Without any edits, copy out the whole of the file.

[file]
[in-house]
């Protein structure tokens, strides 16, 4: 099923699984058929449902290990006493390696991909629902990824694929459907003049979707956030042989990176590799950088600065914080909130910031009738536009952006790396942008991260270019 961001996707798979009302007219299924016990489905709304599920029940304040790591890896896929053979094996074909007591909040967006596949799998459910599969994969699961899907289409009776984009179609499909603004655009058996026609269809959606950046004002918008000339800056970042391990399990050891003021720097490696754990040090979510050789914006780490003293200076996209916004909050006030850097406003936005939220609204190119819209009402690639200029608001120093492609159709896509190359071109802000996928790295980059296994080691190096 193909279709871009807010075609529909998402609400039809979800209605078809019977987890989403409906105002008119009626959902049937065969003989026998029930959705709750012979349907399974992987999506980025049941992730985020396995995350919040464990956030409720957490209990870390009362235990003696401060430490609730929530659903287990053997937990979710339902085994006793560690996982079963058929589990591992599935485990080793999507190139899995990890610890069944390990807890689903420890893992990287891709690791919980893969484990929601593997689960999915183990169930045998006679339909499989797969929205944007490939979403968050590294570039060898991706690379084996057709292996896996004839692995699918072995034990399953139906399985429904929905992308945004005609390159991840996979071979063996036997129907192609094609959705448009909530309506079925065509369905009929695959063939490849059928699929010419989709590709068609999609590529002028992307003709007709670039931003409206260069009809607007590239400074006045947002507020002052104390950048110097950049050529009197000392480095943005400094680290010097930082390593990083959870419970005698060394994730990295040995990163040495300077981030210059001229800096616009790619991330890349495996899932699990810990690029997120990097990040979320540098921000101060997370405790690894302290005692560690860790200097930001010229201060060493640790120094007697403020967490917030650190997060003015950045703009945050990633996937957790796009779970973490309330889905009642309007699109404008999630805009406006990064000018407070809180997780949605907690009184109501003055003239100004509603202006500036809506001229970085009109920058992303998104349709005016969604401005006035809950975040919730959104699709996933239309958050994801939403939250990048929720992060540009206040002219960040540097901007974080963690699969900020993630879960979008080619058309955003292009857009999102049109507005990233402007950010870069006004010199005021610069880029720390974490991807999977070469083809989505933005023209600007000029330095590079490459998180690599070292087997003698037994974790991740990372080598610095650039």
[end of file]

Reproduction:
[in-house]
């Protein structure tokens, strides 16, 4: 099923699984058929449902290990006493390696991909629902990824694929459907003049979707956030042989990176590799950088600065914080909130910031009738536009952006790396942008991260270019 961001996707798979009302007219299924016990489905709304599920029940304040790591890896896929053979094996074909007591909040967006596949799998459910599969994969699961899907289409009776984009179609499909603004655009058996026609269809959606950046004002918008000339800056970042391990399990050891003021720097490696754990040090979510050789914006780490003293200076996209916004909050006030850097406003936005939220609204190119819209009402690639200029608001120093492609159709896509190359071109802000996928790295980059296994080691190096 193909279709871009807010075609529909998402609400039809979800209605078809019977987890989403409906105002008119009626959902049937065969003989026998029930959705709750012979349907399974992987999506980025049941992730985020396995995350919040464990956030409720957490209990870390009362235990003696401060430490609730929530659903287990053997937990979710339902085994006793560690996982079963058929589990591992599935485990080793999507190139899995990890610890069944390990807890689903420890893992990287891709690791919980893969484990929601593997689960999915183990169930045998006679339909499989797969929205944007490939979403968050590294570039060898991706690379084996057709292996896996004839692995699918072995034990399953139906399985429904929905992308945004005609390159991840996979071979063996036997129907192609094609959705448009909530309506079925065509369905009929695959063939490849059928699929010419989709590709068609999609590529002028992307003709007709670039931003409206260069009809607007590239400074006045947002507020002052104390950048110097950049050529009197000392480095943005400094680290010097930082390593990083959870419970005698060394994730990295040995990163040495300077981030210059001229800096616009790619991330890349495996899932699990810990690029997120990097990040979320540098921000101060997370405790690894302290005692560690860790200097930001010229201060060493640790120094007697403020967490917030650190997060003015950045703009945050990633996937957790796009779970973490309330889905009642309007699109404008999630805009406006990064000018407070809180997780949605907690009184109501003055003239100004509603202006500036809506001229970085009109920058992303998104349709005016969604401005006035809950975040919730959104699709996933239309958050994801939403939250990048929720992060540009206040002219960040540097901007974080963690699969900020993630879960979008080619058309955003292009857009999102049109507005990233402007950010870069006004010199005021610069880029720390974490991807999977070469083809989505933005023209600007000029330095590079490459998180690599070292087997003698037994974790991740990372080598610095650039």